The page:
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When war was declared against Germany, Canadians of all backgrounds signed up to fight.
Over the previous century, the Indigenous people of Canada had seen their land taken, rights stripped away, and many were forced to attend residential schools where they were subjected to the erasure of their culture and terrible abuse.
Even with all that the country had done to them, one-third of all Indigenous men between the age of 18 and 45 enlisted to fight in the war. Unfortunately, only Status Indigenous were recorded by the Canadian Expeditionary Force, so the number of 7,000 seems much smaller than the true number when Metis and Inuit soldiers are counted, along with others.
That may not seem like a lot, but looking at the communities these men came from, it is easy to see that this was a huge number of Indigenous men signing up.
At the Head of the Lake Band in British Columbia, every man between the age of 20 and 35 signed up. In some places, one in three of the men signed up.
There is one story of 15 men who walked over 1,000 kilometres from Labrador to enlist.
The Mi’kmaq sent half of their eligible populations, while Ontario and Quebec saw the highest enlistment rates.
A lot of this was because of their forefathers and ancestors, who had fought for the British during the Revolutionary War, Seven Years War, War of 1812 and the Boer War.
The young men during the First World War wanted to do what their ancestors had done. Others chose to enlist out of revenge. One man identified as Mountain Horse, enlisted after his brother was killed in the war. Within days of his brother’s funeral, he was in uniform and ready to go overseas.
Others enlisted out of pride for their reserve. Mike Foxhead of the Blackfoot wrote that he enlisted to,
“Put up a name for the reserve, so they can say that they have one of their boys over there.”
At first, Indigenous people were turned away from volunteering from service. They were not considered to be citizens and didn’t have the right to vote.
Indigenous recruits were told that Germans would not treat them civilized if they were captured, and the Minister of Militia, Sam Hughes, who would later support Indigenous troops said,
“While British troops would be proud to be associated with their fellow subjects, Germans might refuse to extend them the privileges of civilized warfare, therefore it is considered that they had better remain in Canada to share in the protection of the Dominion.”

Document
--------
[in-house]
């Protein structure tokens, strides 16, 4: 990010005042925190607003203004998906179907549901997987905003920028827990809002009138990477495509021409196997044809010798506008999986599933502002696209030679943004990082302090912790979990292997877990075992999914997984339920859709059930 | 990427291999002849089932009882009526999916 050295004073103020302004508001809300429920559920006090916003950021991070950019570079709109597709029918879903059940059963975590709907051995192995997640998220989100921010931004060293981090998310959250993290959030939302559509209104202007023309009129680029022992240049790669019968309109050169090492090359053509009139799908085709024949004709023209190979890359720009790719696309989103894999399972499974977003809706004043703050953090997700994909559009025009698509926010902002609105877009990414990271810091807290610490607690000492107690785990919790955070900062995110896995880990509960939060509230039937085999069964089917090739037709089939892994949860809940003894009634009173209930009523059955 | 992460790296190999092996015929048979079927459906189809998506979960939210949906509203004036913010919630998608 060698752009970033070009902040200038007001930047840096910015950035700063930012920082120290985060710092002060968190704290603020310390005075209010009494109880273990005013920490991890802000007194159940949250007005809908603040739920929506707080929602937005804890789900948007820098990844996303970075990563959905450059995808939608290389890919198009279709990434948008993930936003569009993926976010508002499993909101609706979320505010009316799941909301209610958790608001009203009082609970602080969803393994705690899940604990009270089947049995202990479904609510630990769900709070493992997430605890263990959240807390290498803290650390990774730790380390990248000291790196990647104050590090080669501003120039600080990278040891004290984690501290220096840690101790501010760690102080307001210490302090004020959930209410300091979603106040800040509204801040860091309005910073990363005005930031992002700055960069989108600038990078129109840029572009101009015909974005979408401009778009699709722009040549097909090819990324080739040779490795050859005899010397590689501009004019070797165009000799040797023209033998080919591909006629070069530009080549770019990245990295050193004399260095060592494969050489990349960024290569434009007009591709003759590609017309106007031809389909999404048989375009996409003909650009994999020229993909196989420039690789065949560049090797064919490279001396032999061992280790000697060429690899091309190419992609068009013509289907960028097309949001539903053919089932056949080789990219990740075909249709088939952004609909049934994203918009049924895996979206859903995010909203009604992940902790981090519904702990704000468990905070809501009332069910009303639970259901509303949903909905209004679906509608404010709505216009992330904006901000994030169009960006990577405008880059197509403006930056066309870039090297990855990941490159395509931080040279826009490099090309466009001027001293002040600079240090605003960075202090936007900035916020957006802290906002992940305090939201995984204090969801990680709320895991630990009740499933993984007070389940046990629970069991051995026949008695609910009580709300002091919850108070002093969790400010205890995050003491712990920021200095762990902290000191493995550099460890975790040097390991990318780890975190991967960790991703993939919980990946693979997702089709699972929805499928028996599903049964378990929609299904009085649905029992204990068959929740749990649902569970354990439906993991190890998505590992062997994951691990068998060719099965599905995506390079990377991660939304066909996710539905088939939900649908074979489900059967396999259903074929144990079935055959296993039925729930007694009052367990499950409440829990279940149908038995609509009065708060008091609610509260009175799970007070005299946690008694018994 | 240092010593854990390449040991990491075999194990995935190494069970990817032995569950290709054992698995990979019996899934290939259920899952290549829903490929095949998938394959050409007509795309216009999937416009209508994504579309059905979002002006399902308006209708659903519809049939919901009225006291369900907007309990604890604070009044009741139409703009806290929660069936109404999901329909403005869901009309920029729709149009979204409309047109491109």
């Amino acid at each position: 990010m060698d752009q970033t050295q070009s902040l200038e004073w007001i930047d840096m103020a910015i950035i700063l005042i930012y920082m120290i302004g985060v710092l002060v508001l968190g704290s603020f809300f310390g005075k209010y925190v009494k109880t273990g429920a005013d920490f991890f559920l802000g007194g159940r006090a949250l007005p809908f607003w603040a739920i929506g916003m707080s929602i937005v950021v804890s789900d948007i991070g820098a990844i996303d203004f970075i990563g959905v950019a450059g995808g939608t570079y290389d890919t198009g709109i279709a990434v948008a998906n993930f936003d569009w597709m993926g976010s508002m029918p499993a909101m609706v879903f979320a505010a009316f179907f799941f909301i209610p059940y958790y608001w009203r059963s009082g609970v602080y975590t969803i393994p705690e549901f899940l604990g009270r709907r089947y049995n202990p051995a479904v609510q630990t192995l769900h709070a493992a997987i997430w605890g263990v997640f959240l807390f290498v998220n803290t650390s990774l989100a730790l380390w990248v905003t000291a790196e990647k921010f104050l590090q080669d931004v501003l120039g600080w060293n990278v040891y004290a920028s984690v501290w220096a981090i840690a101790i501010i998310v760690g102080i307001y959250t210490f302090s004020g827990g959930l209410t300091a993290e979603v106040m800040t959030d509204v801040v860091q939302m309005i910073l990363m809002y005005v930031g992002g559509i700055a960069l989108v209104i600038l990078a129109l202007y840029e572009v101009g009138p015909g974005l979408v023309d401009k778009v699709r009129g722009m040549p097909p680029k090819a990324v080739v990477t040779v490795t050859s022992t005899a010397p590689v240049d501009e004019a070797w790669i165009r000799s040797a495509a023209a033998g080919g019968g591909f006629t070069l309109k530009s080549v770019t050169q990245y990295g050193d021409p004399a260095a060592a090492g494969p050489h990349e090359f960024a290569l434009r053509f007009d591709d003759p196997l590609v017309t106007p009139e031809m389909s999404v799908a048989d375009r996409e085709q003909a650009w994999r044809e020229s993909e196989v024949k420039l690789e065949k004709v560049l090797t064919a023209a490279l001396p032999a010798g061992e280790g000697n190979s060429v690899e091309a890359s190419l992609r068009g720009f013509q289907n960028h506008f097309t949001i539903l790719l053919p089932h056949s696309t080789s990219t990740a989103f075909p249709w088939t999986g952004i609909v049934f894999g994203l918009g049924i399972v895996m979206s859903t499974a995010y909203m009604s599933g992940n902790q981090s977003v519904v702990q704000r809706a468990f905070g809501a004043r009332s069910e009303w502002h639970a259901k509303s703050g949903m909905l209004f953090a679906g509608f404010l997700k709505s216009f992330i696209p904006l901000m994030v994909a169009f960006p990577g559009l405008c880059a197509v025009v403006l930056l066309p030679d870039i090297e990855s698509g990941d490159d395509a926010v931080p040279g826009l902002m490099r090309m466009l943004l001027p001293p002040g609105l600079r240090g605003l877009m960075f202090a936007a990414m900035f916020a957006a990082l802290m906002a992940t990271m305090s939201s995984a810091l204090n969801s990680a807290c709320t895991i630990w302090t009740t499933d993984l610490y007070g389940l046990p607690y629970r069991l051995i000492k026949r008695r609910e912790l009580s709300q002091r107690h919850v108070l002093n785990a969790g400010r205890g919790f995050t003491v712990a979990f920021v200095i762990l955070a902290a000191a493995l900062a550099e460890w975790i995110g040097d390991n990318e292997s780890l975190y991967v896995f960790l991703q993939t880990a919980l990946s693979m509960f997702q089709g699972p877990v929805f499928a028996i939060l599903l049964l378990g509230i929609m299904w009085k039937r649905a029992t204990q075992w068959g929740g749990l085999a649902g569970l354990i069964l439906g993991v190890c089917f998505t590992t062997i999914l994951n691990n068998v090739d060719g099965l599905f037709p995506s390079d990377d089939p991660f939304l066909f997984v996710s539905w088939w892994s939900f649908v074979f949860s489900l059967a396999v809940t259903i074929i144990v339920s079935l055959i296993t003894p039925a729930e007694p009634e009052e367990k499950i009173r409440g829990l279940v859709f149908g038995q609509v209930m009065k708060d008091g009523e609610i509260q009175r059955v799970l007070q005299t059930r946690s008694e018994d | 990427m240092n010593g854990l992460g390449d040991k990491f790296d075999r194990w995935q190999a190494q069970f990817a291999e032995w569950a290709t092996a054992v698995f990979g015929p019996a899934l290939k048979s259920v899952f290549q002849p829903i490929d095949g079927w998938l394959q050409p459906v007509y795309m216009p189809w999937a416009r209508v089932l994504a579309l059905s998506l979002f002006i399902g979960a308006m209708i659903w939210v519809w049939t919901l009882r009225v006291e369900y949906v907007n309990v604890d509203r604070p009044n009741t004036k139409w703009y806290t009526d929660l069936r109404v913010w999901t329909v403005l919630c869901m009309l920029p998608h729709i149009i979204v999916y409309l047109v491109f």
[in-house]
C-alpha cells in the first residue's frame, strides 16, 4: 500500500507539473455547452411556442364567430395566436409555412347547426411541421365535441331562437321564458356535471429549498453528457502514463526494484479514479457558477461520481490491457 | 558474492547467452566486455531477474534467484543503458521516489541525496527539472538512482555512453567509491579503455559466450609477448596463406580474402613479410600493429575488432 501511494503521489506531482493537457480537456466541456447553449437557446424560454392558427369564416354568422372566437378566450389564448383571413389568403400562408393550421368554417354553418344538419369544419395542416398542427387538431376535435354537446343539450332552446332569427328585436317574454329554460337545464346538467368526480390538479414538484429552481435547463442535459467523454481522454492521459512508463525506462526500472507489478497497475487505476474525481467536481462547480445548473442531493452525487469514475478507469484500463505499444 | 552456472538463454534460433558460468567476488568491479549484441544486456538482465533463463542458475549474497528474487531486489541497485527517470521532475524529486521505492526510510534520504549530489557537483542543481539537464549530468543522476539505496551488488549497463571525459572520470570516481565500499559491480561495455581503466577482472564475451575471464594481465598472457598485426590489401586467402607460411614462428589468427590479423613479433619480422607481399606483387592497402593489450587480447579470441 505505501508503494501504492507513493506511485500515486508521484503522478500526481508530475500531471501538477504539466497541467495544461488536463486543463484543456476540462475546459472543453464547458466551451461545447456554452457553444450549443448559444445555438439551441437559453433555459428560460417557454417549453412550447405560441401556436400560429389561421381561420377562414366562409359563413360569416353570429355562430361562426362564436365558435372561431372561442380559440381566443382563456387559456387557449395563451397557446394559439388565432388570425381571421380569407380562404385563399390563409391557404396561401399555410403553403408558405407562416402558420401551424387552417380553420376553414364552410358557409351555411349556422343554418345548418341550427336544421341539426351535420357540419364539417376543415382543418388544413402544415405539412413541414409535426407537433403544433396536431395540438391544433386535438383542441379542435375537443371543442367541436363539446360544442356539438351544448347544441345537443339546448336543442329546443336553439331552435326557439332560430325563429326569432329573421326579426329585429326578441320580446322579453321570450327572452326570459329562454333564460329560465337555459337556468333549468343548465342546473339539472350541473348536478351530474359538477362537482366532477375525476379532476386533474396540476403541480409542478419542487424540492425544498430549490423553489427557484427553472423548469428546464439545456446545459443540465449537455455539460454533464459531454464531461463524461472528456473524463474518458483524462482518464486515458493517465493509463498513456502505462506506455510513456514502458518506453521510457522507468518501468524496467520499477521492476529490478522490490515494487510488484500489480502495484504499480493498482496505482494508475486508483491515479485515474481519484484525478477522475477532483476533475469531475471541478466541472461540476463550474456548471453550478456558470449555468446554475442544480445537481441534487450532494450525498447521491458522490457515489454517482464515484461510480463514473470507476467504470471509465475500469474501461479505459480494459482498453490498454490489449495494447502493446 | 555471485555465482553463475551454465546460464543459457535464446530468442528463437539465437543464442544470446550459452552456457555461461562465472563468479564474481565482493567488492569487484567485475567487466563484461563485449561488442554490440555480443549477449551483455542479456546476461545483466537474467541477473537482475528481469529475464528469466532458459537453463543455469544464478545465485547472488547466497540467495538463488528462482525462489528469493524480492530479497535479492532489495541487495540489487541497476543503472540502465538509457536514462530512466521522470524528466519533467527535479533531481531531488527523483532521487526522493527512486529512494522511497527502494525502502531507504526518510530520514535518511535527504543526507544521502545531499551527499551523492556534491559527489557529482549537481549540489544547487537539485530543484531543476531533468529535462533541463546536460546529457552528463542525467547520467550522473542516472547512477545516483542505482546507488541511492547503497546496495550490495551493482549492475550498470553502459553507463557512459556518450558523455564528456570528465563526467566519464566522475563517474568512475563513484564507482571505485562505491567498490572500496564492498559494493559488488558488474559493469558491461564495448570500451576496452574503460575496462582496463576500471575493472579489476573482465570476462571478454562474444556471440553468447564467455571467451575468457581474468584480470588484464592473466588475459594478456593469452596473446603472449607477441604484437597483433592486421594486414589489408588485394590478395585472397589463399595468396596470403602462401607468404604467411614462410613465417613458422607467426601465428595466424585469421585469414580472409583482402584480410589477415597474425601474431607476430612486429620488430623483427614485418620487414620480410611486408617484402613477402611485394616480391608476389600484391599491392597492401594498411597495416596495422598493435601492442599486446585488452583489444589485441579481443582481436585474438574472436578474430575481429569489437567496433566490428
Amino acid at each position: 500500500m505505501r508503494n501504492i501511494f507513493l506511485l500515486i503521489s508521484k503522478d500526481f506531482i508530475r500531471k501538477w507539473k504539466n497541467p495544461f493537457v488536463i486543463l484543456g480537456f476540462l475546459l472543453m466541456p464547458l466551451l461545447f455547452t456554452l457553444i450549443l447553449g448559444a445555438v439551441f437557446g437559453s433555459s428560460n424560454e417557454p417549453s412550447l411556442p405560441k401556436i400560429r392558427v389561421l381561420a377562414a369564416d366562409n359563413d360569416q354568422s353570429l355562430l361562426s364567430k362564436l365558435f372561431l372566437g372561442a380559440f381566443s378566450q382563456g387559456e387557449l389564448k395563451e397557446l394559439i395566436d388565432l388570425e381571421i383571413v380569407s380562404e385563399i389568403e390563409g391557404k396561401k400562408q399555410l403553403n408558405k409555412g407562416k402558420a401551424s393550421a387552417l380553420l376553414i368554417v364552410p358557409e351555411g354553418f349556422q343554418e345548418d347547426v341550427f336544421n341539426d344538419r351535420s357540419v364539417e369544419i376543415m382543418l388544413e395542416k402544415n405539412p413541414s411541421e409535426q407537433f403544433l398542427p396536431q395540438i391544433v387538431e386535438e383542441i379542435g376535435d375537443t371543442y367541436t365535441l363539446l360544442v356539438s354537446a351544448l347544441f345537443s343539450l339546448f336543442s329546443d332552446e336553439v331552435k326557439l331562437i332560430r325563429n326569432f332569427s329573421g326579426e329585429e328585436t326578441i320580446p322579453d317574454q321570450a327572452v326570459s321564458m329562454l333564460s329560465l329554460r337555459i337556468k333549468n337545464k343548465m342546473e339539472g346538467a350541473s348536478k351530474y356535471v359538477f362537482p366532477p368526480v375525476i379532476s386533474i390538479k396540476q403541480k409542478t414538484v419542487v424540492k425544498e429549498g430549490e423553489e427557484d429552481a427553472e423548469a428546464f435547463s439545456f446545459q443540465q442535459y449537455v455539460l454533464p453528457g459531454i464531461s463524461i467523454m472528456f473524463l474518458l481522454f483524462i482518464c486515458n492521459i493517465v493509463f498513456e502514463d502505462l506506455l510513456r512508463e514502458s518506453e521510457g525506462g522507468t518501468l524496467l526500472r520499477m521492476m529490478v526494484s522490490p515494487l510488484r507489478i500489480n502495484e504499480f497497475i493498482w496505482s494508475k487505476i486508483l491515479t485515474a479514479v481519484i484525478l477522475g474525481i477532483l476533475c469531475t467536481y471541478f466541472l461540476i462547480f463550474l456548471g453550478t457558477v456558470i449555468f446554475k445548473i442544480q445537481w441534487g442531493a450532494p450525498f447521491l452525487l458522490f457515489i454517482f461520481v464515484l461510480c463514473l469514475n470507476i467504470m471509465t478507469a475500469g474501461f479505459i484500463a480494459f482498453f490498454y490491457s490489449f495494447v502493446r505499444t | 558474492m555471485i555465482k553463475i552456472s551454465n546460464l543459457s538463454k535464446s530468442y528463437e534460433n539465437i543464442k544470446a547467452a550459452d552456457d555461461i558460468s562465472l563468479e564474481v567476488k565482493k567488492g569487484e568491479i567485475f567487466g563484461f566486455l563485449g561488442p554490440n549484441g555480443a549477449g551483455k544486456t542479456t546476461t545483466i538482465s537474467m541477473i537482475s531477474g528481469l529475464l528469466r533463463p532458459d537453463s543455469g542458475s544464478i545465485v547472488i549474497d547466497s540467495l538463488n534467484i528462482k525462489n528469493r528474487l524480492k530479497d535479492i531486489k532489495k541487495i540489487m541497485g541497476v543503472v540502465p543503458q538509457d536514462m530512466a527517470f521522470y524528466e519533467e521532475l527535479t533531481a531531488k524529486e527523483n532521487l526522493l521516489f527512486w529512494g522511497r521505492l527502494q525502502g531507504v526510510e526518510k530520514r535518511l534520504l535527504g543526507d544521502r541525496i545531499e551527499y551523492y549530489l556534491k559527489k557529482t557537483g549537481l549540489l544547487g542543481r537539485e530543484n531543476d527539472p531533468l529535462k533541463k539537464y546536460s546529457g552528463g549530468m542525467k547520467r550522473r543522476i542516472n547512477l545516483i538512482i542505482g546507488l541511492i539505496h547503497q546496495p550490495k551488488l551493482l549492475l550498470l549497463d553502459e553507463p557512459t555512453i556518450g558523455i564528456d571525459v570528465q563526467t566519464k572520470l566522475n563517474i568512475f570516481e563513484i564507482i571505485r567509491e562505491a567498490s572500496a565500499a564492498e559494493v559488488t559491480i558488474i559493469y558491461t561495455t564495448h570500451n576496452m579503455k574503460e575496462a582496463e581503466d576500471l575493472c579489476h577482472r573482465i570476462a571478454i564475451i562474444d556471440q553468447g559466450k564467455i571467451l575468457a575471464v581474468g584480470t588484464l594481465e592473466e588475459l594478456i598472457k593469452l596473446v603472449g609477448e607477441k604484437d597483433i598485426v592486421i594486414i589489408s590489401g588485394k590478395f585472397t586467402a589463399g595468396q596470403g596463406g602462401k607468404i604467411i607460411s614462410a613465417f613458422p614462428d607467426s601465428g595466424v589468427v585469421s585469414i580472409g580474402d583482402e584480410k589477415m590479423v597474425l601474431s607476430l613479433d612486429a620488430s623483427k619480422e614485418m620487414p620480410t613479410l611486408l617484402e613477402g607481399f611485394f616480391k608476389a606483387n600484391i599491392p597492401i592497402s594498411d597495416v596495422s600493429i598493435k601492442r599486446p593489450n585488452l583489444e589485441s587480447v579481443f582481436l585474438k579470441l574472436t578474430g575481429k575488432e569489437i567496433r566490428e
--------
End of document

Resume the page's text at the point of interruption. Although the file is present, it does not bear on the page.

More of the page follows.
Even so, at least 200 were able to enlist early on.
The view began to change as the high casualty rates meant the ranks of the army needed to be replaced with new soldiers. In 1915, restrictions were relaxed and Indian Agents actively began to campaign on reserves.
In 1917, the enactment of conscription began and Status Indigenous were part of the conscription. The Indigenous people protested this due to the treaties they had signed, and in response the government granted limited exemptions from overseas combat for Status Indigenous in January 1918.
As time went on, the military saw the Indigenous as soldiers with valuable skills. They brought with them stealth and marksmanship, honed hunting as part of their daily lives. These Indigenous soldiers were recruited to be scouts and snipers because of those skills.
Minister of Militia Sam Hughes was by no means someone who looked favourably on other races. He was actively anti-French and forced French recruits to speak English during training. He only accepted Japanese-Canadians and Chinese-Canadians into the force when he had no choice, and he pushed Black Canadians into construction units.
That all being said, he was a supporter of the Indigenous people of Canada joining the Canadian Expeditionary Force. He believed they were excellent troops and he recommended Indigenous soldiers become snipers in the army.
In Newfoundland, not yet part of Canada, many Indigenous from the island enlisted. Due to poor record keeping of Indigenous recruits, it is not known how many enlisted, nor how many died. It is believed at least 15 men of Inuit descent joined the First Newfoundland Regiment.
On June 20, 1915, when a sixth contingent of troops from the island departed from Newfoundland, 242 recruits were on the HMT Calgarian and among them were several Inuit volunteers.
Once again, those soldiers were typically snipers. John Shiwak, an Inuk man who was a hunter, had honed his sniper skills hunting seals. He took those skills to France, where he was called the best sniper in the British Army. Sadly, he died on the battlefield when a shell hit him on Nov. 20, 1917.
At first, the transition to military life was not easy for Indigenous soldiers. Many came from remote areas of the country where they had followed their cultural traditions. Some could not speak English nor French.